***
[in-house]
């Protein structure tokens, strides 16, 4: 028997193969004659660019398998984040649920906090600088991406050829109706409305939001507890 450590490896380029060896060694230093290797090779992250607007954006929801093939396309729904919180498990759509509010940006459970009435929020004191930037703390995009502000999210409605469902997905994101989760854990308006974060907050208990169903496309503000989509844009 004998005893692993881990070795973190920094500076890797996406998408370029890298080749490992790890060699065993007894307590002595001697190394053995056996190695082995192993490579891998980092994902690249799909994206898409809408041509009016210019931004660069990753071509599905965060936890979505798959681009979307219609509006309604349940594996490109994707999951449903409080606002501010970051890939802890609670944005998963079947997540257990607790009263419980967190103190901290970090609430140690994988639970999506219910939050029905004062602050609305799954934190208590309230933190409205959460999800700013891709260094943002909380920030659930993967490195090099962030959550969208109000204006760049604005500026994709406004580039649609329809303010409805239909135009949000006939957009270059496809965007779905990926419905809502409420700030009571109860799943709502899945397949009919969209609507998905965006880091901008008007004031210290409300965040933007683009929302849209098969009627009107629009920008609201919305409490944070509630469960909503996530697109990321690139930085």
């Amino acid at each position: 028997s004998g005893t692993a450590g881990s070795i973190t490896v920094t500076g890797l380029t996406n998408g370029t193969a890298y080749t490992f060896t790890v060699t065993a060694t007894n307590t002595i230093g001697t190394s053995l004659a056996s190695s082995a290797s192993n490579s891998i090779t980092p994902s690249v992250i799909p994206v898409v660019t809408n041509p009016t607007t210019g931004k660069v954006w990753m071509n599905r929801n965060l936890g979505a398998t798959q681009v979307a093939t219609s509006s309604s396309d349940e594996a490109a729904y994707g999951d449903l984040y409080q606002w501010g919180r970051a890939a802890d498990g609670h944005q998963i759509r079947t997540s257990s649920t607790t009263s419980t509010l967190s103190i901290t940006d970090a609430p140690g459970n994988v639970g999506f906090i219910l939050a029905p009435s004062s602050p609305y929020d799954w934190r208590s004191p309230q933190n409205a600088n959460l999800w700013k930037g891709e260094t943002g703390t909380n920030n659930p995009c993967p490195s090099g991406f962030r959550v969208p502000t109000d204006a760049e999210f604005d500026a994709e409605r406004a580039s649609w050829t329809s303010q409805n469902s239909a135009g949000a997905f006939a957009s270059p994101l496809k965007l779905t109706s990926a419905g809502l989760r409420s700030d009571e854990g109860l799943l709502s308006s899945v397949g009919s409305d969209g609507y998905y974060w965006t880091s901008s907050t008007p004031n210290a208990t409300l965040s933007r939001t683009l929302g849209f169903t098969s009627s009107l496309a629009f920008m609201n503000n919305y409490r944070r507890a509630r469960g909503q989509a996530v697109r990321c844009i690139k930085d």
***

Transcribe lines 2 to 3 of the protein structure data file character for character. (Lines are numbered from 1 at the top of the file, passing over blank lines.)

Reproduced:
């Protein structure tokens, strides 16, 4: 028997193969004659660019398998984040649920906090600088991406050829109706409305939001507890 450590490896380029060896060694230093290797090779992250607007954006929801093939396309729904919180498990759509509010940006459970009435929020004191930037703390995009502000999210409605469902997905994101989760854990308006974060907050208990169903496309503000989509844009 004998005893692993881990070795973190920094500076890797996406998408370029890298080749490992790890060699065993007894307590002595001697190394053995056996190695082995192993490579891998980092994902690249799909994206898409809408041509009016210019931004660069990753071509599905965060936890979505798959681009979307219609509006309604349940594996490109994707999951449903409080606002501010970051890939802890609670944005998963079947997540257990607790009263419980967190103190901290970090609430140690994988639970999506219910939050029905004062602050609305799954934190208590309230933190409205959460999800700013891709260094943002909380920030659930993967490195090099962030959550969208109000204006760049604005500026994709406004580039649609329809303010409805239909135009949000006939957009270059496809965007779905990926419905809502409420700030009571109860799943709502899945397949009919969209609507998905965006880091901008008007004031210290409300965040933007683009929302849209098969009627009107629009920008609201919305409490944070509630469960909503996530697109990321690139930085």
């Amino acid at each position: 028997s004998g005893t692993a450590g881990s070795i973190t490896v920094t500076g890797l380029t996406n998408g370029t193969a890298y080749t490992f060896t790890v060699t065993a060694t007894n307590t002595i230093g001697t190394s053995l004659a056996s190695s082995a290797s192993n490579s891998i090779t980092p994902s690249v992250i799909p994206v898409v660019t809408n041509p009016t607007t210019g931004k660069v954006w990753m071509n599905r929801n965060l936890g979505a398998t798959q681009v979307a093939t219609s509006s309604s396309d349940e594996a490109a729904y994707g999951d449903l984040y409080q606002w501010g919180r970051a890939a802890d498990g609670h944005q998963i759509r079947t997540s257990s649920t607790t009263s419980t509010l967190s103190i901290t940006d970090a609430p140690g459970n994988v639970g999506f906090i219910l939050a029905p009435s004062s602050p609305y929020d799954w934190r208590s004191p309230q933190n409205a600088n959460l999800w700013k930037g891709e260094t943002g703390t909380n920030n659930p995009c993967p490195s090099g991406f962030r959550v969208p502000t109000d204006a760049e999210f604005d500026a994709e409605r406004a580039s649609w050829t329809s303010q409805n469902s239909a135009g949000a997905f006939a957009s270059p994101l496809k965007l779905t109706s990926a419905g809502l989760r409420s700030d009571e854990g109860l799943l709502s308006s899945v397949g009919s409305d969209g609507y998905y974060w965006t880091s901008s907050t008007p004031n210290a208990t409300l965040s933007r939001t683009l929302g849209f169903t098969s009627s009107l496309a629009f920008m609201n503000n919305y409490r944070r507890a509630r469960g909503q989509a996530v697109r990321c844009i690139k930085d």